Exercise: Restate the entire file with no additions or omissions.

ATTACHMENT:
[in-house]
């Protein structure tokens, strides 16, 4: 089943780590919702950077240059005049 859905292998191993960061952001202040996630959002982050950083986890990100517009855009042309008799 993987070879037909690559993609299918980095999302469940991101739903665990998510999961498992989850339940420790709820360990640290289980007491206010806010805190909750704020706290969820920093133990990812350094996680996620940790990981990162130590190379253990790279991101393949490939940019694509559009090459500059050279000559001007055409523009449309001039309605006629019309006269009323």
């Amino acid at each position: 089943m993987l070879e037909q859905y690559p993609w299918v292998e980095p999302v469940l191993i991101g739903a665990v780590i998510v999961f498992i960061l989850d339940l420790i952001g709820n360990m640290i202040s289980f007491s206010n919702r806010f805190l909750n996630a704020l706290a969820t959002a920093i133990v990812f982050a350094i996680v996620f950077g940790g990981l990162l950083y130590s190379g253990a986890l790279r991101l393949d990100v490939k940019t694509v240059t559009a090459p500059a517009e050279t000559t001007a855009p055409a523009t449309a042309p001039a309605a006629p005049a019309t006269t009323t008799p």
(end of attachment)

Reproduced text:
[in-house]
């Protein structure tokens, strides 16, 4: 089943780590919702950077240059005049 859905292998191993960061952001202040996630959002982050950083986890990100517009855009042309008799 993987070879037909690559993609299918980095999302469940991101739903665990998510999961498992989850339940420790709820360990640290289980007491206010806010805190909750704020706290969820920093133990990812350094996680996620940790990981990162130590190379253990790279991101393949490939940019694509559009090459500059050279000559001007055409523009449309001039309605006629019309006269009323």
């Amino acid at each position: 089943m993987l070879e037909q859905y690559p993609w299918v292998e980095p999302v469940l191993i991101g739903a665990v780590i998510v999961f498992i960061l989850d339940l420790i952001g709820n360990m640290i202040s289980f007491s206010n919702r806010f805190l909750n996630a704020l706290a969820t959002a920093i133990v990812f982050a350094i996680v996620f950077g940790g990981l990162l950083y130590s190379g253990a986890l790279r991101l393949d990100v490939k940019t694509v240059t559009a090459p500059a517009e050279t000559t001007a855009p055409a523009t449309a042309p001039a309605a006629p005049a019309t006269t009323t008799p």